The sheriff’s office in Warren’s home County Rowan is aggressively pursuing raffle businesses, carrying out raids and undercover operations.

Electronic games in which players shoot fish are popular. Rowan County Sheriff’s Office raided Salisbury’s business FishZilla Arcade last month, WBTV reported.

Since February 2020, Rowan’s sheriff’s office has executed nine search warrants against gaming companies, conducted around 20 secret gaming investigations, seized around $ 1 million and hundreds of machines, and charged 16 people, said Deputy Chief David Ramsey in an email.

He estimated that the county has 1,000 illegal machines.

“Surveys have shown that arcades operate much like casinos, while they have dark spaces, usually no clocks, provide refreshments, and have ATMs,” he wrote.

Ramsey, who said he has worked undercover in companies, said the operations prey on the people who can least afford to lose money, with people betting their paychecks, stimulus money and unemployment benefits.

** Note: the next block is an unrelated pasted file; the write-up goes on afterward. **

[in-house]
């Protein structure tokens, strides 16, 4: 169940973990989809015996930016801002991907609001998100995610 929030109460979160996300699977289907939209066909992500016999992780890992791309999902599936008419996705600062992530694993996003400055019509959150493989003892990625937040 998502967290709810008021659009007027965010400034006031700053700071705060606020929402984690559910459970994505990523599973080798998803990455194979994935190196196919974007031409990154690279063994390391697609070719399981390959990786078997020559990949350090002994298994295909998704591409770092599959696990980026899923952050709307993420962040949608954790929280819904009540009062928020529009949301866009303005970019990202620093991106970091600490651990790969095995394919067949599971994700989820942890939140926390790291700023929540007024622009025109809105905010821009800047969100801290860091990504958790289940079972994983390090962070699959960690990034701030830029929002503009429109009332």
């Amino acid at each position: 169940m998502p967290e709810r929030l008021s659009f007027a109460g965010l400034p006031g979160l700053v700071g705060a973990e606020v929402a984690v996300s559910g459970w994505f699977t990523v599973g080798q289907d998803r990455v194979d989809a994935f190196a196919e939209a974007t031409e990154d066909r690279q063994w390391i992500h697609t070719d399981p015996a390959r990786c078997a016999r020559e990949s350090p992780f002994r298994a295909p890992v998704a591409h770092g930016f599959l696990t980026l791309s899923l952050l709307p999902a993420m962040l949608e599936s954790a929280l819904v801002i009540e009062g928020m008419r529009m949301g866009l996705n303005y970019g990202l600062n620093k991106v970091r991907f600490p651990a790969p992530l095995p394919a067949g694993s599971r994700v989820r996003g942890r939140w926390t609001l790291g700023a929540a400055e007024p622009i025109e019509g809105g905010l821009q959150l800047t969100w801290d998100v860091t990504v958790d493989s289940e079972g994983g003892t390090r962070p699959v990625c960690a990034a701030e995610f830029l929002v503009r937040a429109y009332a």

The NC Sheriffs’ Association opposes video lotteries.

Eddie Caldwell, North Carolina Sheriffs Association

Eddie Caldwell, executive vice president of the association, said the bill did not provide local law enforcement officers with a way of knowing whether a machine has a state license or whether the places of play exceed their authorized limits.

The bill does not make gambling illegal, Caldwell said. Warren said existing machines would be banned, Caldwell said, but the bill does not.

“We suggest this be clarified so that it is crystal clear,” Caldwell said.

Not all law enforcement agencies prosecute video game shows as vigorously as Rowan’s sheriff’s office.

Caldwell said he couldn’t identify a reason. But the sheriff’s offices are getting calls from residents who say their loved ones are exploding household budgets in gambling halls they know are illegal, Caldwell said, they want them closed.

These residents do not know their lawmakers or anyone else to call, he said. “They know who the sheriff is.

A radical change of the GOP

The raffle bill is not the only gambling bill that has gained traction this legislative session. The Senate adopted a bipartisan decision invoice last month that legalizes sports betting, although most Republicans in the chamber voted against it.

These bills represent a shift in the views of some Republicans on gambling, which their party platform had once opposed.